Paper-PCBs anyone?

fubar3

Member
2011-10-25 3:56 am
Toronto
Has anyone tried a Paper-PCB for a simple audio projects - such as a headphone anp? Wolfgang Spahn has a nice web site where he designs these for Arduino clones. I don't have a workshop where I can mess with circuit- board chemicals but I want neater work than I usually produce with unplanned point-to-point wiring.
 
Agree and add.
What Wolfgang Spahn calls paperpcb is old-as-the-pyramids Veroboard or stripboard.
All he does is "hide" it by glueing the paper with the printed design over the top surface , to help you avoid mistakes.
Stripboard - Wikipedia, the free encyclopedia

There's software to help you design the PCB, although gridded paper and pencil is enough.
Try Bancika's *excellent* DIY Layout creator:
http://www.diyaudio.com/forums/software-tools/181962-new-version-diy-layout-creator.html
which handles stripboards (paperpcb), plain copperless perfboard and simple etched PCBs if you want to go all the way.
Note: there's various versions, from the early one running only on Windows, to later "multiplatform" (Windows/Linux/Mac/etc.) ones based on Java.
I strongly suggest you use the original Windows only version, because it's the simplest and also tons of guys have used it and post designs, so you can review quite a few to get layout ideas.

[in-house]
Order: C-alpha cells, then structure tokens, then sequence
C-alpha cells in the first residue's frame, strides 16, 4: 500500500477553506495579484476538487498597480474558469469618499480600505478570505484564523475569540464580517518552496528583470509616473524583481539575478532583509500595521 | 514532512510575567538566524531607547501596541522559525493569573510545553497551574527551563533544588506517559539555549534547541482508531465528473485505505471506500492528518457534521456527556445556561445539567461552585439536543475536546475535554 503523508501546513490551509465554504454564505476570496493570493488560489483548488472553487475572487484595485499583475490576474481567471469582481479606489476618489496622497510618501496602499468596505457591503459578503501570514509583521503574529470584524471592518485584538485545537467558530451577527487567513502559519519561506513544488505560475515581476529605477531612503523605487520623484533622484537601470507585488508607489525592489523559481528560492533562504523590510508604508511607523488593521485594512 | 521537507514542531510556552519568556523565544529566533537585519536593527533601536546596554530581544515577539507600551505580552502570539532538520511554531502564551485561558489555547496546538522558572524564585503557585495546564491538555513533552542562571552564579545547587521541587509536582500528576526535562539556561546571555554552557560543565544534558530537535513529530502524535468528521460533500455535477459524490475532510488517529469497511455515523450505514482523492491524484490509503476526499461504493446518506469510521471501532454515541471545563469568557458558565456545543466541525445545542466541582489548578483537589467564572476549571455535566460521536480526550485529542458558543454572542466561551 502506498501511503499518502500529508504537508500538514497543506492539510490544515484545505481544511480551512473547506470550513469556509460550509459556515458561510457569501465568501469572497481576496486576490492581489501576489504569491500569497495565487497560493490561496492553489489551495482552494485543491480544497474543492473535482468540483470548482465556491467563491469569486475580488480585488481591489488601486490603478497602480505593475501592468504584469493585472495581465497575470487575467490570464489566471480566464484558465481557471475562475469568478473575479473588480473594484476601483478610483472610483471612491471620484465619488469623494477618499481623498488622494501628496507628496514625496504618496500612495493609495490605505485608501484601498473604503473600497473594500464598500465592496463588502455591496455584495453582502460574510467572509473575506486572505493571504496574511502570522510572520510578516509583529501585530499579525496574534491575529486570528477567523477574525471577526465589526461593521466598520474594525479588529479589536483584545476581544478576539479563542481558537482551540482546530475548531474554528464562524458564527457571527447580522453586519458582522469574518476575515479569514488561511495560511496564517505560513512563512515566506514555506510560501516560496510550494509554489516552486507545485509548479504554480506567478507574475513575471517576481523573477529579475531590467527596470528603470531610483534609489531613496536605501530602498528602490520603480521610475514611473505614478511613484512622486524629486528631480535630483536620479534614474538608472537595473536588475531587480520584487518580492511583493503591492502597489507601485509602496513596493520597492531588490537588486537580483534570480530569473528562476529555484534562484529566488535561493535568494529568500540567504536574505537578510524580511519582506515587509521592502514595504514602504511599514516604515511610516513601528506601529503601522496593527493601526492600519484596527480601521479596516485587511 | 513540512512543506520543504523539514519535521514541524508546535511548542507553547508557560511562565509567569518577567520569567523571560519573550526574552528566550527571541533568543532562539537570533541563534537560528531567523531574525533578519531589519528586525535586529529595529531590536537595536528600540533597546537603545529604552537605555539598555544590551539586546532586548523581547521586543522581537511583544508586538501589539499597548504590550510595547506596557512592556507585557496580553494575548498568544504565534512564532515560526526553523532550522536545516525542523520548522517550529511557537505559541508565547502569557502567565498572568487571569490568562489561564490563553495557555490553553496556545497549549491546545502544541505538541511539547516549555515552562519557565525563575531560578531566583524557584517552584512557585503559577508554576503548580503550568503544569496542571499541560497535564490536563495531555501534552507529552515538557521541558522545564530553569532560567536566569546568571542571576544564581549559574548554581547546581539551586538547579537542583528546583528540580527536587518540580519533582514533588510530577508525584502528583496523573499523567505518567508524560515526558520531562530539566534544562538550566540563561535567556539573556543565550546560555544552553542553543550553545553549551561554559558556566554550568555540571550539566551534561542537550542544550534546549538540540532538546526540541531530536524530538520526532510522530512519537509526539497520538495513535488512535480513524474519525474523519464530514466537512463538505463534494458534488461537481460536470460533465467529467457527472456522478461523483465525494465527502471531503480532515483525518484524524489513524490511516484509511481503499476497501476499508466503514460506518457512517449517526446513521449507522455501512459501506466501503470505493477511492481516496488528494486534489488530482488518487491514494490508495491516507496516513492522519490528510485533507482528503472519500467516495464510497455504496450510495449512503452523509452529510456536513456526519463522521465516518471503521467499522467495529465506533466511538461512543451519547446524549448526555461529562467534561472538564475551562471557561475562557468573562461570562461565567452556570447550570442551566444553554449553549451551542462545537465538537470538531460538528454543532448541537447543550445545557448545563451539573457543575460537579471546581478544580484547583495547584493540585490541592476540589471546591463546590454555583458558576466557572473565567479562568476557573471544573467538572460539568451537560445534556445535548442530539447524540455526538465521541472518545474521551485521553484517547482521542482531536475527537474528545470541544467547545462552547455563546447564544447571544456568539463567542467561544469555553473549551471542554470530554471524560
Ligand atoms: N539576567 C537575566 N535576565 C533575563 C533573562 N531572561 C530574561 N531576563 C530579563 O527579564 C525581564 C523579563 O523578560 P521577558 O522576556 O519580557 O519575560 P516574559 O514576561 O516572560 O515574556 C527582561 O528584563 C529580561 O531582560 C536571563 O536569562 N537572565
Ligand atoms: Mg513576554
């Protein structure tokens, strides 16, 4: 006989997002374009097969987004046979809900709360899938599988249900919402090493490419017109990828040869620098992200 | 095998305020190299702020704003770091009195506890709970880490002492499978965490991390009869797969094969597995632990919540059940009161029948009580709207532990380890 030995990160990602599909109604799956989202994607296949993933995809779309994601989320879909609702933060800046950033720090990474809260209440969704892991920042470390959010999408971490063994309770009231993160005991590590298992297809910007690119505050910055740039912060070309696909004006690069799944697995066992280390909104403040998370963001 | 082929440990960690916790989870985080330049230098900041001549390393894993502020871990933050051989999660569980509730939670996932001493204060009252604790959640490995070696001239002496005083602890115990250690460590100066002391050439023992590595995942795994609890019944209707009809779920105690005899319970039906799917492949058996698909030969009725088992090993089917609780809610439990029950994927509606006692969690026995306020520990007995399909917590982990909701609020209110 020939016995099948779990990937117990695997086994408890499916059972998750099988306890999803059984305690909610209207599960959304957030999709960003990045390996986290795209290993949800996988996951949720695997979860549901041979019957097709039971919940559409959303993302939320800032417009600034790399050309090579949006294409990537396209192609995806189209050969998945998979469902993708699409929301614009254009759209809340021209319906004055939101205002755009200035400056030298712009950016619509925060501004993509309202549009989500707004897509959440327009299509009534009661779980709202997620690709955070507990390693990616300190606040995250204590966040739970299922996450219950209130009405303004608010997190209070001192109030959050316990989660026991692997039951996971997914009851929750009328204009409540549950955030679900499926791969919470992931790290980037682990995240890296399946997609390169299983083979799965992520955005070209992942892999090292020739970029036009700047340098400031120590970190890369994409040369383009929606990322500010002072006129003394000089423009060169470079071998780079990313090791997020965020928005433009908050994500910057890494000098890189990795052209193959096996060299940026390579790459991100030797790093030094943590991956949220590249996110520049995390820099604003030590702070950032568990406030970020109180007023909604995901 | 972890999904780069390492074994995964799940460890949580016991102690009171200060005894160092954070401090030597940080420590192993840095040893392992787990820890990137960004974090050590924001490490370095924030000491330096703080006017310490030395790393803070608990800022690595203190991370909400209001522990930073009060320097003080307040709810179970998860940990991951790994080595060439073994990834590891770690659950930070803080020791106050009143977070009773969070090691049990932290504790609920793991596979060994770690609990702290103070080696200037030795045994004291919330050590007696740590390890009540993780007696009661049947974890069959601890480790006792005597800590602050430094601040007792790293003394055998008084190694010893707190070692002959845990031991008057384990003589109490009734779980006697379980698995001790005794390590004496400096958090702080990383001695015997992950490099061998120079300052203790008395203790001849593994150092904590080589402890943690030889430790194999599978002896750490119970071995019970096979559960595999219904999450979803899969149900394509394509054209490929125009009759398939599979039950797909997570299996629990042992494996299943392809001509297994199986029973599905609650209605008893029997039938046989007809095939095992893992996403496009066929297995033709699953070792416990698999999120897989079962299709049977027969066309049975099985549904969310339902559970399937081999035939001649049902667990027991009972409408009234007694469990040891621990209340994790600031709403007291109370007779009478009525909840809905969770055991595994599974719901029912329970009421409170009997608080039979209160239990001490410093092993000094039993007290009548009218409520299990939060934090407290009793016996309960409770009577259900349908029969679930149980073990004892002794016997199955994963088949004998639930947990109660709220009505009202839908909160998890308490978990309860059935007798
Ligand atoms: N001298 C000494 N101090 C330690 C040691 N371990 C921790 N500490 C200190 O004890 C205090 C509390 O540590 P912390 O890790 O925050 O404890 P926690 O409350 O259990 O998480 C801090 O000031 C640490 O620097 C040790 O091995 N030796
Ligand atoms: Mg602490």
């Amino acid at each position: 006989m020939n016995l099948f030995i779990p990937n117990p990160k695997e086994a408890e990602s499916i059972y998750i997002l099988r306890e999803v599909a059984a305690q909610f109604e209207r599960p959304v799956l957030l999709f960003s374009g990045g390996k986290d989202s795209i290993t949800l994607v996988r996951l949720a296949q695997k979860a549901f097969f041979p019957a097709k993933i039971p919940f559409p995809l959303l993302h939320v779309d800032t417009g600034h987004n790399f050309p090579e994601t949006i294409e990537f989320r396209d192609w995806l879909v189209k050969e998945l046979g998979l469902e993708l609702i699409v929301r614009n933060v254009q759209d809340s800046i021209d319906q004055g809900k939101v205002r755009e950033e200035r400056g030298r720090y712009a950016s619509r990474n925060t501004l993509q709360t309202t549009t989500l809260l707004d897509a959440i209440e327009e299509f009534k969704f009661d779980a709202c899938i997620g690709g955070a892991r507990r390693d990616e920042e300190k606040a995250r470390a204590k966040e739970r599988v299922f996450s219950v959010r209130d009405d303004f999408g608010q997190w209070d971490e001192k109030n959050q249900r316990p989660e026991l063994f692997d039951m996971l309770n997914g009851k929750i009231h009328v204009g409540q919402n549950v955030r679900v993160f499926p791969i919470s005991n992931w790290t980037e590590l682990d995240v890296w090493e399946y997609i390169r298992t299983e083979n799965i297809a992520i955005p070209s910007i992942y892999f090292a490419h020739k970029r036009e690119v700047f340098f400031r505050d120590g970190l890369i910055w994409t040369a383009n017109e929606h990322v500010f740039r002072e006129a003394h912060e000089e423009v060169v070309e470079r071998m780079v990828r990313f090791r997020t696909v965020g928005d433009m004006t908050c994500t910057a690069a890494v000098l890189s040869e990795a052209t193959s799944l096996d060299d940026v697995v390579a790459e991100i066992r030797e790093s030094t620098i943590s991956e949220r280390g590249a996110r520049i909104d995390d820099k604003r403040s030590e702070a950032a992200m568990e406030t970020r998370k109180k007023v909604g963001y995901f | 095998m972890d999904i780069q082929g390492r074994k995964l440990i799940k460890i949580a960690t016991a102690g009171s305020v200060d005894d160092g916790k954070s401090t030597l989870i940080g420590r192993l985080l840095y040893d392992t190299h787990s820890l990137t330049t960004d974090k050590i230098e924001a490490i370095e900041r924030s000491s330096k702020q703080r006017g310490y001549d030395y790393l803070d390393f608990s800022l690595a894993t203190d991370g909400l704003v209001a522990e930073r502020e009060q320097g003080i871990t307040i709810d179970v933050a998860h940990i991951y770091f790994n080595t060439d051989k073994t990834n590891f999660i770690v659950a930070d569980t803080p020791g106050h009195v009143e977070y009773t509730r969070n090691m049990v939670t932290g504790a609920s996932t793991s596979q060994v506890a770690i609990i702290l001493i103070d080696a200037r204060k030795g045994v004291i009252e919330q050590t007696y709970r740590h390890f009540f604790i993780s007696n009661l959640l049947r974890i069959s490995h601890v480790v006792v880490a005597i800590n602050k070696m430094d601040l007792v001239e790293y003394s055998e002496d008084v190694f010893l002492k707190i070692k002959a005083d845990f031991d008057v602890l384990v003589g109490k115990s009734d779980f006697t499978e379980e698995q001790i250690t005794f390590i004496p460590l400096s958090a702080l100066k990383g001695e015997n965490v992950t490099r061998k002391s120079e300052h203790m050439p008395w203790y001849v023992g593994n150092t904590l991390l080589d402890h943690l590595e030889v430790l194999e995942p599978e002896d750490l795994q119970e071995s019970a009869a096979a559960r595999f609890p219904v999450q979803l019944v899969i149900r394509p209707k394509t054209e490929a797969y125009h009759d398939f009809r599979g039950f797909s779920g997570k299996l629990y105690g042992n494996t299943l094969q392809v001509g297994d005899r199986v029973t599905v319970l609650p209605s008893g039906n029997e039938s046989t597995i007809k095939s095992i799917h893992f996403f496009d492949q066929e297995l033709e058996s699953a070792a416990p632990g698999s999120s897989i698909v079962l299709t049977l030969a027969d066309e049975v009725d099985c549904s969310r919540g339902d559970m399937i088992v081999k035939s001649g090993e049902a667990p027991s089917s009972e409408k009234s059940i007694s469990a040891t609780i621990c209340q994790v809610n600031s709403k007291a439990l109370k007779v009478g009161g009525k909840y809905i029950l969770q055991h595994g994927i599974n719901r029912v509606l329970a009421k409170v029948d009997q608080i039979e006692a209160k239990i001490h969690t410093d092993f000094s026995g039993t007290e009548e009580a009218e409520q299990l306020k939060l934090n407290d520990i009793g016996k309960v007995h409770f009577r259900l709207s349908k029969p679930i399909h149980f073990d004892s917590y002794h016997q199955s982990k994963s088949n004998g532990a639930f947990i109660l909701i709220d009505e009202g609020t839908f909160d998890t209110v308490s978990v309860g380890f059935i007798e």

This is one such design:
[IMGDEAD]https://imagenes.es.sftcdn.net/es/scrn/73000/73352/diy-layout-creator-5.jpg[/IMGDEAD]

EXCELLENT software, perfect for DIYers.
Notice that if you print the PCB design and glue it to a piece of stripboard you have a "paperpcb" ;)
 
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Has anyone tried a Paper-PCB for a simple audio projects - such as a headphone anp? Wolfgang Spahn has a nice web site where he designs these for Arduino clones. I don't have a workshop where I can mess with circuit- board chemicals but I want neater work than I usually produce with unplanned point-to-point wiring.

Does this count?
336455d1363460094-tpa3118d2-foam-core-amp4.jpg
 
Yes :), I just saw your other thread.
Cool technique and congratulations on your successful construction.
:)

Thanks! The best part was hearing the sound when I fired it up. This amp sounds really nice. It's small size fools you to thinking it's toy like. Nice big full rich bass and very clear open highs. :)
I am sold on smd methods and will learn how to design pcb's properly and have one of the fab houses in China make them cheap. I am good with soldering with magnifyers and tiny iron and will assemble them myself though.
 
I love wire wrap. That's where I got my tiny wires for my dead bug amp project. I have built many op amp circuits with wire wrap. Mostly discrete TTL logic stuff though. One thing I noticed that is really nice about smd - you never have to flip it over to solder and wonder if you have the right pin. It is always the top side and labeled well.